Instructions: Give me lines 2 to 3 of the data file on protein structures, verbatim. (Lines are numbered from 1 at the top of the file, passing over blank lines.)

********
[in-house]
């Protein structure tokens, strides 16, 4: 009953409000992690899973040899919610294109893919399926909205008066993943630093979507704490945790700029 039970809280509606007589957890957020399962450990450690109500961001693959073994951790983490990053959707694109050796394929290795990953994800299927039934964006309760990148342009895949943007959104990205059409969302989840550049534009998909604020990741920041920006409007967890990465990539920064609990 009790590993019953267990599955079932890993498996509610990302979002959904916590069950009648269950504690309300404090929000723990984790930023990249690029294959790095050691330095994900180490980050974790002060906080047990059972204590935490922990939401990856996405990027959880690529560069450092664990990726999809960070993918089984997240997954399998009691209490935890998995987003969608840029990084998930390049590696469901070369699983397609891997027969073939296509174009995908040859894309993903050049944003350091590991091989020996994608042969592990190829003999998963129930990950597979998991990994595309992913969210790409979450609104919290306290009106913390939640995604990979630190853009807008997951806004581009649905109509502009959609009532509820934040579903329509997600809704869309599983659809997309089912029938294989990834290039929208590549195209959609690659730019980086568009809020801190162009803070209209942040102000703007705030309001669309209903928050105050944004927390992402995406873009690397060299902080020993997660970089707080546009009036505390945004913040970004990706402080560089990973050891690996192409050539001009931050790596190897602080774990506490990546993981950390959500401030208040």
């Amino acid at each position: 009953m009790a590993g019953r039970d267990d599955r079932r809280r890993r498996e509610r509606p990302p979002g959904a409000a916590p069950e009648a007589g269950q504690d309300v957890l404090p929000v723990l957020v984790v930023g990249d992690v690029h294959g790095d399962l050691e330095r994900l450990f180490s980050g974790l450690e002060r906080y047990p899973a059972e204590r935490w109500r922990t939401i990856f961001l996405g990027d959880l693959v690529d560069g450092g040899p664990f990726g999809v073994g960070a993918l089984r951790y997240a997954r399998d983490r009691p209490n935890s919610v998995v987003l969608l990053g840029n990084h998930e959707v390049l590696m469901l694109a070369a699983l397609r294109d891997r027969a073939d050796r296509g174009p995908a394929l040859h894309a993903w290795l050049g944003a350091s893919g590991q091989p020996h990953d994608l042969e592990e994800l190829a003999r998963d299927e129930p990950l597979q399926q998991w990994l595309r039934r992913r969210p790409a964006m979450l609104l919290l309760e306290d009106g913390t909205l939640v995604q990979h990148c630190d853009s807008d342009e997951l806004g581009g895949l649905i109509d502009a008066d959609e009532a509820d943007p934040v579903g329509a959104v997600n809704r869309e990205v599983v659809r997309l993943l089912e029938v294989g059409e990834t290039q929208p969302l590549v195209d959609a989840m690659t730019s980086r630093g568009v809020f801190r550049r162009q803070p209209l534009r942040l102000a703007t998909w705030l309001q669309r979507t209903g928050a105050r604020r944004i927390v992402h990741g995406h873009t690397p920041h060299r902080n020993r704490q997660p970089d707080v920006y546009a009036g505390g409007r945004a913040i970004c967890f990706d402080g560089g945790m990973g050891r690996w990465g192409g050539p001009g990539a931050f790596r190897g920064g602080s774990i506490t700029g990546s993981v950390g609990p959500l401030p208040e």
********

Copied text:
């Protein structure tokens, strides 16, 4: 009953409000992690899973040899919610294109893919399926909205008066993943630093979507704490945790700029 039970809280509606007589957890957020399962450990450690109500961001693959073994951790983490990053959707694109050796394929290795990953994800299927039934964006309760990148342009895949943007959104990205059409969302989840550049534009998909604020990741920041920006409007967890990465990539920064609990 009790590993019953267990599955079932890993498996509610990302979002959904916590069950009648269950504690309300404090929000723990984790930023990249690029294959790095050691330095994900180490980050974790002060906080047990059972204590935490922990939401990856996405990027959880690529560069450092664990990726999809960070993918089984997240997954399998009691209490935890998995987003969608840029990084998930390049590696469901070369699983397609891997027969073939296509174009995908040859894309993903050049944003350091590991091989020996994608042969592990190829003999998963129930990950597979998991990994595309992913969210790409979450609104919290306290009106913390939640995604990979630190853009807008997951806004581009649905109509502009959609009532509820934040579903329509997600809704869309599983659809997309089912029938294989990834290039929208590549195209959609690659730019980086568009809020801190162009803070209209942040102000703007705030309001669309209903928050105050944004927390992402995406873009690397060299902080020993997660970089707080546009009036505390945004913040970004990706402080560089990973050891690996192409050539001009931050790596190897602080774990506490990546993981950390959500401030208040």
């Amino acid at each position: 009953m009790a590993g019953r039970d267990d599955r079932r809280r890993r498996e509610r509606p990302p979002g959904a409000a916590p069950e009648a007589g269950q504690d309300v957890l404090p929000v723990l957020v984790v930023g990249d992690v690029h294959g790095d399962l050691e330095r994900l450990f180490s980050g974790l450690e002060r906080y047990p899973a059972e204590r935490w109500r922990t939401i990856f961001l996405g990027d959880l693959v690529d560069g450092g040899p664990f990726g999809v073994g960070a993918l089984r951790y997240a997954r399998d983490r009691p209490n935890s919610v998995v987003l969608l990053g840029n990084h998930e959707v390049l590696m469901l694109a070369a699983l397609r294109d891997r027969a073939d050796r296509g174009p995908a394929l040859h894309a993903w290795l050049g944003a350091s893919g590991q091989p020996h990953d994608l042969e592990e994800l190829a003999r998963d299927e129930p990950l597979q399926q998991w990994l595309r039934r992913r969210p790409a964006m979450l609104l919290l309760e306290d009106g913390t909205l939640v995604q990979h990148c630190d853009s807008d342009e997951l806004g581009g895949l649905i109509d502009a008066d959609e009532a509820d943007p934040v579903g329509a959104v997600n809704r869309e990205v599983v659809r997309l993943l089912e029938v294989g059409e990834t290039q929208p969302l590549v195209d959609a989840m690659t730019s980086r630093g568009v809020f801190r550049r162009q803070p209209l534009r942040l102000a703007t998909w705030l309001q669309r979507t209903g928050a105050r604020r944004i927390v992402h990741g995406h873009t690397p920041h060299r902080n020993r704490q997660p970089d707080v920006y546009a009036g505390g409007r945004a913040i970004c967890f990706d402080g560089g945790m990973g050891r690996w990465g192409g050539p001009g990539a931050f790596r190897g920064g602080s774990i506490t700029g990546s993981v950390g609990p959500l401030p208040e």